“I’m not going anywhere” is how Senate Minority Leader Mitch McConnell (R-Ky.) responded after Kentucky’s legislature passed a law that he supported requiring an appointment to a Kentucky Senate seat vacancy be from the same political party as the lawmaker who is departing.
Because McConnell supported the measure, it drew speculation that the 79-year-old senator, who has been in office since the early 1980s, would leave early.
“I don’t think we’re going to have a vacancy,” he told reporters in Kentucky on Tuesday, according to The Hill. “I just got elected to a six-year term. And I’m still the leader of my party in the Senate,” McConnell said.
“But I had watched this over the years in the Senate as various vacancies were filled and I thought this was the best way to go,” he said.
On Monday, the Kentucky legislature overcame a veto from Democratic Gov. Andy Beshear on the legislation that requires the governor to temporarily fill a Senate seat with a member of the same party.
According to a description of the bill from the Louisville Courier-Journal, Kentucky’s governor has been able to choose anyone from any political party to temporarily fill a seat. The measure also forces a governor to select a person from a list of three names that is provided by the party’s executive committee.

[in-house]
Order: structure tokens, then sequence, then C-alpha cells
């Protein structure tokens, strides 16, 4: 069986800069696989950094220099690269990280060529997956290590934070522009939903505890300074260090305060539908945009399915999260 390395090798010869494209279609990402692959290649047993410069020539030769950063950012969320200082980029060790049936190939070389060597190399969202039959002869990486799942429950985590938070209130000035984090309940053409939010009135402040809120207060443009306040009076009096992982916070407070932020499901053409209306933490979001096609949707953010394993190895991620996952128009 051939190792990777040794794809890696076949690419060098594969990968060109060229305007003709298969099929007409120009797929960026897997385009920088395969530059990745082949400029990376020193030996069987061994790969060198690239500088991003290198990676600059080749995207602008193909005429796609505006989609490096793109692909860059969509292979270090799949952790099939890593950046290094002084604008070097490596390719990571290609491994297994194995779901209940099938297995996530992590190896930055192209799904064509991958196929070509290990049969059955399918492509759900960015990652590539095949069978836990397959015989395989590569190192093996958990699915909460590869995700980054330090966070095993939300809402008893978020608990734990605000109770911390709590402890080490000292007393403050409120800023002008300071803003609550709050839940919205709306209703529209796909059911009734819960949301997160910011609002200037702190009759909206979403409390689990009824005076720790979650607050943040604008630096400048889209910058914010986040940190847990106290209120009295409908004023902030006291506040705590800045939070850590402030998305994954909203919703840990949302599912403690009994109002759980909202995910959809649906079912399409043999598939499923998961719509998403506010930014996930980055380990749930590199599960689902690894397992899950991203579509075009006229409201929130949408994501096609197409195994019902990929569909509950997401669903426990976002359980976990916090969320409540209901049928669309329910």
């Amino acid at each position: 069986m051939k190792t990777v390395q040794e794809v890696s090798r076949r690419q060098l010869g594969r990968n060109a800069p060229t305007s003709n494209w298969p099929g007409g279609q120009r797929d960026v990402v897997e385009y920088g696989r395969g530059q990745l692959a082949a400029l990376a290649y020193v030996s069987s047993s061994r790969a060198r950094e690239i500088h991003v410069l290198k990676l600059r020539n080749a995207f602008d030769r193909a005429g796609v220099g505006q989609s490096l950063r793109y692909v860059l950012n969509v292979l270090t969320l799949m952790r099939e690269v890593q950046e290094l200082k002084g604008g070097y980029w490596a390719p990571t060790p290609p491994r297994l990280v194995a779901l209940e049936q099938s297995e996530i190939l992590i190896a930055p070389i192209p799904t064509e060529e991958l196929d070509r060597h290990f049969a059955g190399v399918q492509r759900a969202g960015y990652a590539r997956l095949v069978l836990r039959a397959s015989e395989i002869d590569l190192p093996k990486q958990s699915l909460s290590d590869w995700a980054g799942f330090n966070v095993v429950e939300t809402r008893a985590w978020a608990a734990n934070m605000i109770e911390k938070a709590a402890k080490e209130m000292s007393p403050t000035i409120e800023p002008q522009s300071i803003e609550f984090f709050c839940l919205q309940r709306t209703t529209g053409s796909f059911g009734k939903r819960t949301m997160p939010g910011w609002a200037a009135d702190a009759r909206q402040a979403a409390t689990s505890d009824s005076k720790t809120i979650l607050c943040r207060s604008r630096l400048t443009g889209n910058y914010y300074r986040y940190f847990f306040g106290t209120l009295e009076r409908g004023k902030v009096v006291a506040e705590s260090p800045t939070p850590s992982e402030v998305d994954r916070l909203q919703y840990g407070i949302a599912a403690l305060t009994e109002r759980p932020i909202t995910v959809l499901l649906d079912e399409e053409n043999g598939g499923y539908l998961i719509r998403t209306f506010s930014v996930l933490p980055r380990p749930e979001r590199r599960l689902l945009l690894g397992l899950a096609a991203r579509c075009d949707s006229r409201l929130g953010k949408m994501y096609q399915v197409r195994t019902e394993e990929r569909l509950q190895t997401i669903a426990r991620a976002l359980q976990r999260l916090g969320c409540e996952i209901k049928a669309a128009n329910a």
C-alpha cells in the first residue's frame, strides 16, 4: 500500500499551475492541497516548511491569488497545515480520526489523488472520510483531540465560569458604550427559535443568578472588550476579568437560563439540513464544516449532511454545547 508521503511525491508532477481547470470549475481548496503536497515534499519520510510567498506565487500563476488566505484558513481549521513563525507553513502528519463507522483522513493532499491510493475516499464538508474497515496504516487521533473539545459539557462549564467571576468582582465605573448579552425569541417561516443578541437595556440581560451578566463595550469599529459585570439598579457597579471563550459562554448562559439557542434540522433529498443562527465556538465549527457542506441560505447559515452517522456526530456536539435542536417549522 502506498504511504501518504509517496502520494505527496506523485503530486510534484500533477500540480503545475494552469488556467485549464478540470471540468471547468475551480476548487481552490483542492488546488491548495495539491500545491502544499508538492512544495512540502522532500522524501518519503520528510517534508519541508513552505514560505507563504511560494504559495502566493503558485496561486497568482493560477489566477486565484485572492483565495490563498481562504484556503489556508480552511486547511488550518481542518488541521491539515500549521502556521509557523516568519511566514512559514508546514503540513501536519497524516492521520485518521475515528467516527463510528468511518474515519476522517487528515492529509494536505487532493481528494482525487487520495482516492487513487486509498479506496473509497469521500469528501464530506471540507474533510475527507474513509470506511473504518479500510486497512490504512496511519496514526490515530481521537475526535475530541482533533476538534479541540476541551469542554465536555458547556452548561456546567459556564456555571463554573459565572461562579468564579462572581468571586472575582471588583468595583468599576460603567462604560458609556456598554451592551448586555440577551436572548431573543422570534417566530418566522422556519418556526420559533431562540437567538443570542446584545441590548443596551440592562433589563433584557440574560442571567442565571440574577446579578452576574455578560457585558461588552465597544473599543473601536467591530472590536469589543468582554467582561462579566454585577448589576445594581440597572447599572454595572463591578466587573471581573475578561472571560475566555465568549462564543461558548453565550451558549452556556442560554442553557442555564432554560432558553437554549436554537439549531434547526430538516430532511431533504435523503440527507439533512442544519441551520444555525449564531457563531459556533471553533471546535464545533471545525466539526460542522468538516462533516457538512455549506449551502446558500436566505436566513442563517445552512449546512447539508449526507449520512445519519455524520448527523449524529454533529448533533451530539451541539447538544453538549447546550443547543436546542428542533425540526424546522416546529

Amid the speculation, Kentucky Senate President Robert Stivers, a Republican, said that McConnell “is not leaving” the upper chamber and is “not sick.” McConnell, meanwhile, told reporters Tuesday that he would support the bill even if Kentucky had a GOP governor.
“I can assure you … I would have supported this had the governor been Matt Bevin,” he said, referring to the previous governor, a Republican.
“The goal here, that I support … was if such a vacancy were to occur to have the people as quickly as possible elect the new senator. And in the interim, honor the results of the last election,” McConnell added.
Last fall, McConnell was forced to respond to photos of him showing his hands bruised and bandaged.
“I can just tell you that I’m just fine. And I can’t believe y’all have played with that all week long,” McConnell told the Washington Post at the time. “Did you watch any of my speeches? Are you familiar? I am just fine,” he also said.
Kentucky has not had a Democratic senator since 1999 when then-Sen. Wendell Hampton Ford, who spent more than 24 years in the Senate, left office.